This course is the final seminar in the Elementary, Secondary, and Education Specialist Teacher Preparation Programs. Taken concurrently with the supervised teaching fieldwork, if required, it provides candidates with a culminating weekly forum for discussion, reflection, and goal setting toward developing professionalism as a teacher. Topics that address assessment, curriculum differentiation, the IEP process, effective use of technology, dealing with suspected child abuse, and continued development of professional ethics are geared toward creating a more supported academic learning environment, higher academic achievement, and to assist candidates with classroom management. Course activities will extend candidates? understanding of key concepts and principles in the California Standards for the Teaching Profession and allow candidates to demonstrate competence on the Teaching Performance Assessment. Elementary, secondary and special education students enroll in separate sections of EDU 110. Beginning Spring 2014, candidates will take EDU 110 (3 units) to satisfy requirements met in this course. (Often cross-listed with EDU 210)

EDU 116A Supervised Teaching: Pre-Service Elementary Fieldwork (6)
(Additional fieldwork fee of $150) Fall or Spring at MSMC approved site.

EDU 116B Supervised Teaching: Pre-Service Elementary Fieldwork (6)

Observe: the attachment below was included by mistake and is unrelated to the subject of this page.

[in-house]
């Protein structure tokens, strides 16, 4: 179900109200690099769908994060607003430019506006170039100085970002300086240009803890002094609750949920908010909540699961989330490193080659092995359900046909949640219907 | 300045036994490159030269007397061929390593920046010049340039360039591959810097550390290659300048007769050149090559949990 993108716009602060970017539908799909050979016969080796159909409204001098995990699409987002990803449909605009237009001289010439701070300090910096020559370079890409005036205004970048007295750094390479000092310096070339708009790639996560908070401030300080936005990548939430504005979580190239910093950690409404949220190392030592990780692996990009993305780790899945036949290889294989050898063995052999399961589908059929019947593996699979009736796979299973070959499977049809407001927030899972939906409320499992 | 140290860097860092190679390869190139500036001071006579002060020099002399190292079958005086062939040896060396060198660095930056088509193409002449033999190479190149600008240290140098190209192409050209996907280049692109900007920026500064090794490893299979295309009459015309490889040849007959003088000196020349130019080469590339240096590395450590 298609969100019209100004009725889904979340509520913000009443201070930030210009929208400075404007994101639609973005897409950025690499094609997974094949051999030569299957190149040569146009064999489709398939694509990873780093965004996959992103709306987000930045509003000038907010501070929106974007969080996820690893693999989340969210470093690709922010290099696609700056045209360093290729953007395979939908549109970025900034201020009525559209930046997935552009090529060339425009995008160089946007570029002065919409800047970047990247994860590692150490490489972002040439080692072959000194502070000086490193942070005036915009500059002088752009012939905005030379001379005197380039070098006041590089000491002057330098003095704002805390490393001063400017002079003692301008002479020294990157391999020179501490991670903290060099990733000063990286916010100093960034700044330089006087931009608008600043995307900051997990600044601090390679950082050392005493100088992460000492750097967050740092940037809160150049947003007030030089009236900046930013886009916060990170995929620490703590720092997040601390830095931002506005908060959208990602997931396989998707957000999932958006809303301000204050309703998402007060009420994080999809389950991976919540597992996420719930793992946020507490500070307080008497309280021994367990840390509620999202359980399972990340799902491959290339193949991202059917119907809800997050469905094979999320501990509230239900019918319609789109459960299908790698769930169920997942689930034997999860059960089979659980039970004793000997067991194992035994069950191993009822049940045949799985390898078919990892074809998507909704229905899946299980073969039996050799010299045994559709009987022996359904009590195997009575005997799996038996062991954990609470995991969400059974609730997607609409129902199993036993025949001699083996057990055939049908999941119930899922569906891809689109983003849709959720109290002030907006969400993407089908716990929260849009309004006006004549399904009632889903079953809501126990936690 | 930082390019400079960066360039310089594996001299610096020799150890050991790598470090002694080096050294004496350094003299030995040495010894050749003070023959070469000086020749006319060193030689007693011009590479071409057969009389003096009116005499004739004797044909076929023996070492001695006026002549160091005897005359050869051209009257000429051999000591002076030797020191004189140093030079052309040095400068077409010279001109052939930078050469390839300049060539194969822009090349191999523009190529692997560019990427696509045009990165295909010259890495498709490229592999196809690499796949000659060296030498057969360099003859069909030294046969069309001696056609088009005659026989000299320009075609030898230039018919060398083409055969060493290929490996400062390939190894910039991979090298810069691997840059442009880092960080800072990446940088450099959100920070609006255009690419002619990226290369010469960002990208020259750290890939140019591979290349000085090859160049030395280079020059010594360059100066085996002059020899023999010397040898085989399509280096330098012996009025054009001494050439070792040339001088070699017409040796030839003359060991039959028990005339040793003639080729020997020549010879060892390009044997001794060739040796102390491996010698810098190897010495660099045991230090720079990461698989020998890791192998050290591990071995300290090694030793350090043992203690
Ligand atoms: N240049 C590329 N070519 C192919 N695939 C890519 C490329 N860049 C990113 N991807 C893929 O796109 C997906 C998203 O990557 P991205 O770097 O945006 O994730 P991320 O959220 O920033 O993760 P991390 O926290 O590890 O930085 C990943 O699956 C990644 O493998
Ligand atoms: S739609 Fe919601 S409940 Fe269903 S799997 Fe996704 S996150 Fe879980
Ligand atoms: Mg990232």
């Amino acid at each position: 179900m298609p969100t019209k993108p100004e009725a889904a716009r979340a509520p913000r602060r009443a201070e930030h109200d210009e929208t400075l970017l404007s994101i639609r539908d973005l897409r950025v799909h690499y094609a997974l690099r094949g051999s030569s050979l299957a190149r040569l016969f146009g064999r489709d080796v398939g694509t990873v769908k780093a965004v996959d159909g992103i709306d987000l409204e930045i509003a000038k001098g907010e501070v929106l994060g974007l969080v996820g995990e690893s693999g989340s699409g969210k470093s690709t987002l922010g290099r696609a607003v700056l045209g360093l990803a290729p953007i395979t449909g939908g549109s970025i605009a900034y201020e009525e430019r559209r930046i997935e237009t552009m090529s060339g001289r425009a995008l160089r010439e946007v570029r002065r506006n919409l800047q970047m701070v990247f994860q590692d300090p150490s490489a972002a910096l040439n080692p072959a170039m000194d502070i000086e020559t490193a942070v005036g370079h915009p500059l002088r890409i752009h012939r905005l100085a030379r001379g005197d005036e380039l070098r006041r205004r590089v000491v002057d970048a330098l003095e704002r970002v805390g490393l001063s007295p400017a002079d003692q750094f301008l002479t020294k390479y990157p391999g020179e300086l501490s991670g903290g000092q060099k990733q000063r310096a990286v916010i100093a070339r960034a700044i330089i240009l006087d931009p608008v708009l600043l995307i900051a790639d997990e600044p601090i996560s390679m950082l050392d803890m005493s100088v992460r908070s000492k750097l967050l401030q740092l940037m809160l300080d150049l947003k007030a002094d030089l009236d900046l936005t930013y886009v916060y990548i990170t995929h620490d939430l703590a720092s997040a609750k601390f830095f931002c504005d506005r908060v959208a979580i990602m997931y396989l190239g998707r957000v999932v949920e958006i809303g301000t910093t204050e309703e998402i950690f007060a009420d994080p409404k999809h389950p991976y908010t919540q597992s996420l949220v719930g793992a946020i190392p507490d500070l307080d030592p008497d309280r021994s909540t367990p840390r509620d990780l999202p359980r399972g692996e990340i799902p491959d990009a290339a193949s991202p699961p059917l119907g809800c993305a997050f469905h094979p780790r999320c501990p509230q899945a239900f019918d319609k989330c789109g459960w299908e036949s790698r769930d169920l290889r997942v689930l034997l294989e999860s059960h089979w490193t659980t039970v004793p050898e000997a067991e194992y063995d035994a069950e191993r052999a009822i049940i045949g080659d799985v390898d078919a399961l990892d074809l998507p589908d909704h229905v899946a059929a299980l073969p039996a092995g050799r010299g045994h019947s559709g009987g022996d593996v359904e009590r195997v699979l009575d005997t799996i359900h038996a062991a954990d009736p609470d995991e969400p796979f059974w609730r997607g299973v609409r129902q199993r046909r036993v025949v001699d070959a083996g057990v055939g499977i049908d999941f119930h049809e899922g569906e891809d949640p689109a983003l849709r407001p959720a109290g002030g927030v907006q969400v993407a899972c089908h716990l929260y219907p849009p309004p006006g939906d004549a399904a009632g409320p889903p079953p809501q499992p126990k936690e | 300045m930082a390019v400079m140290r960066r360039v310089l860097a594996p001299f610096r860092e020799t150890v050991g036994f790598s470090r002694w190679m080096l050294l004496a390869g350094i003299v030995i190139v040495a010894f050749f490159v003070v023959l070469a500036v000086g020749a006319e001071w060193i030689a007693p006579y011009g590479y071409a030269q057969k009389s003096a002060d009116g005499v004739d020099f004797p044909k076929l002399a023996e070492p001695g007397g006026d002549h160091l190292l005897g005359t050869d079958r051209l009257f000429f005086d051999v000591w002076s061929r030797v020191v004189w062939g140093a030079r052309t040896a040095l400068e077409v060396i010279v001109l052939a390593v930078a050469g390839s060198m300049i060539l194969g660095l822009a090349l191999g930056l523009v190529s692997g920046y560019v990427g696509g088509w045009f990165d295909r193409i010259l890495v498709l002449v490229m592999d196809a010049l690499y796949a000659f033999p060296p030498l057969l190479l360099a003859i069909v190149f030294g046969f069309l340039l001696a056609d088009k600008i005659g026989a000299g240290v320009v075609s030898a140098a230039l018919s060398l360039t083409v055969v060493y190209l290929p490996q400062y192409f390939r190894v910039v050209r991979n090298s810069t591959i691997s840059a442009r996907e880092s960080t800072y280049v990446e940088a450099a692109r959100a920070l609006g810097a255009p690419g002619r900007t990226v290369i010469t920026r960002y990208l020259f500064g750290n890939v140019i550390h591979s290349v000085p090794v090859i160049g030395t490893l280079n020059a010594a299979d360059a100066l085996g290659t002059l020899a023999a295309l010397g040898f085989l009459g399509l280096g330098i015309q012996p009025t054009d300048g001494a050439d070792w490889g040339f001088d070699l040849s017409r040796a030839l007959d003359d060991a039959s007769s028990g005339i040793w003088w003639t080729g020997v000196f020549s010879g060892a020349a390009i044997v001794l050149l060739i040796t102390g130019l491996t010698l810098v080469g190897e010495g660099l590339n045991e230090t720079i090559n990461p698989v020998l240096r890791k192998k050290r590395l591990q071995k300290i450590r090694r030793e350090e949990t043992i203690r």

Supervised teaching is designed as the culminating experience in the teacher preparation program and provides opportunities for the candidate to integrate and refine the many competencies acquired throughout the program. The goal of supervised teaching is to ensure that the candidate is prepared to assume the full-time responsibilities of a classroom. In EDU 116A and EDU 116B the student assumes the responsibilities of the classroom teacher and is under the direct supervision of an experienced and effective teacher and a college supervisor at MSMC selected sites (see Option I, in the Supervised Teaching section). The supervised teaching involves two assignments, each spanning one-half of the semester in two schools, and at two grade levels (primary and intermediate). Students register for EDU 116A/ for the first assignment and for EDU 116B for the second assignment. Full-time teaching is required along with participation in the seminar (EDU 123 or EDU 110). The student must have access to daily transportation to the fieldwork site.

EDU 123 Supervised Teaching Culminating Seminar (2)
This course is the final seminar in the Teacher Preparation Program. Taken concurrently with the supervised teaching fieldwork, if required, it provides a culminating forum for discussion, reflection, and goal-setting toward developing professionalism as a teacher. Course activities will extend candidates? understanding of key concepts and principles in the California Standards for the Teaching Profession and allow candidates to demonstrate competence on the Teaching Performance Assessment. Elementary, secondary and special education students enroll in separate sections of EDU 123. The last semester this course will be offered will be Fall 2013. Beginning Spring 2014, candidates will take EDU 110 (3 units) to satisfy requirements met in this course.(Often cross-listed with EDU 323 or 210.)

EDU 138A Organization and Administration of Early Childhood Education Programs: Program Development and Curriculum (3)